We do not want to be blind as no education means we are blind and who ever wants to take our hand and get us walk we will walk based on his/her choice.  We do not know what are our legal rights due to luck of education.  We are working over 12 hours a day without pay.

Shahnaz of Ulmarab in Mazar 1999

If I would have not been blind I could have contribute more to build my country. I am the leader of my community because I have little education if I would have had more education I could have lead the world.

Halima from Bamyan Dari Sadat 2002

The fight to eliminate violence against women will not be over until Afghan mothers and daughters’ education reaches a stage where, through gaining education and upgrading their knowledge, they are self-reliant and confident.


Village women from Ghazni say:

Why should we rely on our husbands or brothers or fathers to be the only breadwinners in the family? That is why we live in poverty as in most families mothers and daughters are not sufficiently educated to enter the labour market and access financial resources.

Early marriage happens because many mothers who are not educated cannot defend the rights of their daughters; the daughters themselves, due to cultural barriers and lack of education, are unable to analyses their situation and deal with it.  Those girls, who, through arranged marriages, marry at the age of 14/15, or even after finishing primary school, are never able to negotiate with their parents. Although rare, there are brave enough mothers with no education who defend their daughters right to marriage.

Shukria Wardak mother is one of those mothers.  She said: “I am not educated but I knew the problem that if tomorrow my husband is not there I will face severe poverty with my children, as my elder child is girl. I tried hard and fight with my husband to allow my daughter Shukria to be educated.  When my husband died in suicide bomb it was Shukria who on one hand continued her education through a Farkhunda Trust scholarship and on the other hand worked as math teacher to feed myself and my children. I am hopeful that when Shukria gets her Bachelors degree and becomes lawyer, her income will be double.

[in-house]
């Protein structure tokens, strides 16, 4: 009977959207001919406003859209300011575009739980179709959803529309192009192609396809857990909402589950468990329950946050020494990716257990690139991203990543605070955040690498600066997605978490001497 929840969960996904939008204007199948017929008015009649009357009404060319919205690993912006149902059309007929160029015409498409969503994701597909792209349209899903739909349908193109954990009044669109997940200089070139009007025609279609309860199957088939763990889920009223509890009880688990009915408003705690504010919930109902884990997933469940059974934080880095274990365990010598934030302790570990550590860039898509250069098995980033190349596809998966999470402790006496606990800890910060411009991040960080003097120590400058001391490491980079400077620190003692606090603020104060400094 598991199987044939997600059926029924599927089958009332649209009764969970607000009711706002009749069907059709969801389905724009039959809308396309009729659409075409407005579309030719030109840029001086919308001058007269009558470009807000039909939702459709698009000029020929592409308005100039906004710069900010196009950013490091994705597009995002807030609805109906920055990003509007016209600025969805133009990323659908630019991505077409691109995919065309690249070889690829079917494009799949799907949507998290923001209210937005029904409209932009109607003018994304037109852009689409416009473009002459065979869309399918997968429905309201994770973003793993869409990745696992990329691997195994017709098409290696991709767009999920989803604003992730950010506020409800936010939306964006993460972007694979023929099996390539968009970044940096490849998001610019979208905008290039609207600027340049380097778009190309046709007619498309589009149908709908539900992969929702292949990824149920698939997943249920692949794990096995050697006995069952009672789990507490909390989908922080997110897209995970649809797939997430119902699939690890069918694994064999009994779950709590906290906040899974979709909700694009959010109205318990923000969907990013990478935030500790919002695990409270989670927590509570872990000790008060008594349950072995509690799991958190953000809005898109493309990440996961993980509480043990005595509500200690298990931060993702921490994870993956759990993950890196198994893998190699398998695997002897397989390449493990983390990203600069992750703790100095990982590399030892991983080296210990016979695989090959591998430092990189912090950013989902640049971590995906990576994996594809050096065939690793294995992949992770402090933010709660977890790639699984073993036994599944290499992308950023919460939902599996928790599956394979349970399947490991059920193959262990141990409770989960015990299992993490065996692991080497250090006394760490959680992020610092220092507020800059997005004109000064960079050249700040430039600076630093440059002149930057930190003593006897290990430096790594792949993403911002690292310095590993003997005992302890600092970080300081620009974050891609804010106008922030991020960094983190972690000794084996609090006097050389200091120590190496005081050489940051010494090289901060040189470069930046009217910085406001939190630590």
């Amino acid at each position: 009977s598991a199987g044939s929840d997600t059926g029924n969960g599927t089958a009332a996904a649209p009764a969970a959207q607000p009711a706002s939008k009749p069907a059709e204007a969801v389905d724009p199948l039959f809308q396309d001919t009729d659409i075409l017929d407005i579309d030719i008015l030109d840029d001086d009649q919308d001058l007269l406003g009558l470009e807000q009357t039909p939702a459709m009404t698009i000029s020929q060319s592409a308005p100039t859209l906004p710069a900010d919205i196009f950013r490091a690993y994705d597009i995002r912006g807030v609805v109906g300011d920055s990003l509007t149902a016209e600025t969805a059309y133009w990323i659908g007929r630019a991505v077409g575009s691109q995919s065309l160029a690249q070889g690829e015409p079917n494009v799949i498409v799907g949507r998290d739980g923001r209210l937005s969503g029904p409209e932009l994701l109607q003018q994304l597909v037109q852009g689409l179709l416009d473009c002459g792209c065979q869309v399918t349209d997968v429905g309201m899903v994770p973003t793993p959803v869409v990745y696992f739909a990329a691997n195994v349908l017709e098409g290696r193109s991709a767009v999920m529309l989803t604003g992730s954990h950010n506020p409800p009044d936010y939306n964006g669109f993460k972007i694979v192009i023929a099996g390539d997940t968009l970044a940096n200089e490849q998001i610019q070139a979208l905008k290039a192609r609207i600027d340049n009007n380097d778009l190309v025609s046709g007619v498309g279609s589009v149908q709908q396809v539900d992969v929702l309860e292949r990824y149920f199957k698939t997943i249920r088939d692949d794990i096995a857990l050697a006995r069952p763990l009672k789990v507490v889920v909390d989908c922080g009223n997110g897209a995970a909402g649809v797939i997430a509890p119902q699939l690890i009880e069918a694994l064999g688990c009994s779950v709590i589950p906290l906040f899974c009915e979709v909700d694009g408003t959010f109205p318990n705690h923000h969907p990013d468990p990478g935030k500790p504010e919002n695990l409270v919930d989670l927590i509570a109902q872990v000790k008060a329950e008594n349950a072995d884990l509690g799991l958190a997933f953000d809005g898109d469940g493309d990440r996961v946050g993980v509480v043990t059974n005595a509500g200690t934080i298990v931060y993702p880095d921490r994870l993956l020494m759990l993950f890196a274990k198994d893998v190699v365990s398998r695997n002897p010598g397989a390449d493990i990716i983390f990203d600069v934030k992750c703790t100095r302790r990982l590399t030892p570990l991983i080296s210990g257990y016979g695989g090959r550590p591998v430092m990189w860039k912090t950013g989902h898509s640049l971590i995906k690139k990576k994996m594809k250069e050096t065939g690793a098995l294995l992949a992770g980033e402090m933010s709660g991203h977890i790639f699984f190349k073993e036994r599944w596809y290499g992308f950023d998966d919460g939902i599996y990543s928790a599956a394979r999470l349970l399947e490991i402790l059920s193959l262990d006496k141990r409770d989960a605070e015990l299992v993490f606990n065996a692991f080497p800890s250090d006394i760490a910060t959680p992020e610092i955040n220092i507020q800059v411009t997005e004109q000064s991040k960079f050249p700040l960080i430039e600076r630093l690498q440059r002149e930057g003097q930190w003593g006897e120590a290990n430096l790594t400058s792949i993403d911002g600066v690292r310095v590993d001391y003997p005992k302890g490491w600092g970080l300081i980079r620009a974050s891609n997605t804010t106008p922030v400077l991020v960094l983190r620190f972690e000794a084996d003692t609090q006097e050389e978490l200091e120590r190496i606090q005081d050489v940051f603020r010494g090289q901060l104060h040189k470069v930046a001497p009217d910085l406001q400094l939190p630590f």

The Taliban prevent girls from continuing their secondary school in those areas under their control. Afghan women from of all walks of life want continues fight and campaign to bring the last mother and daughters to be educated.

Khadija Yawari, a rural urban mother and lecturer, said: I would continue my fight and I would urge the international community to support our campaign to educate our daughters and us the Afghan mothers.”  

I will fight up to end of my life to continue our campaign to educate Afghan mothers and daughters.” 

 Momena Shaheer Head of women’s Shura, of Joghuri District,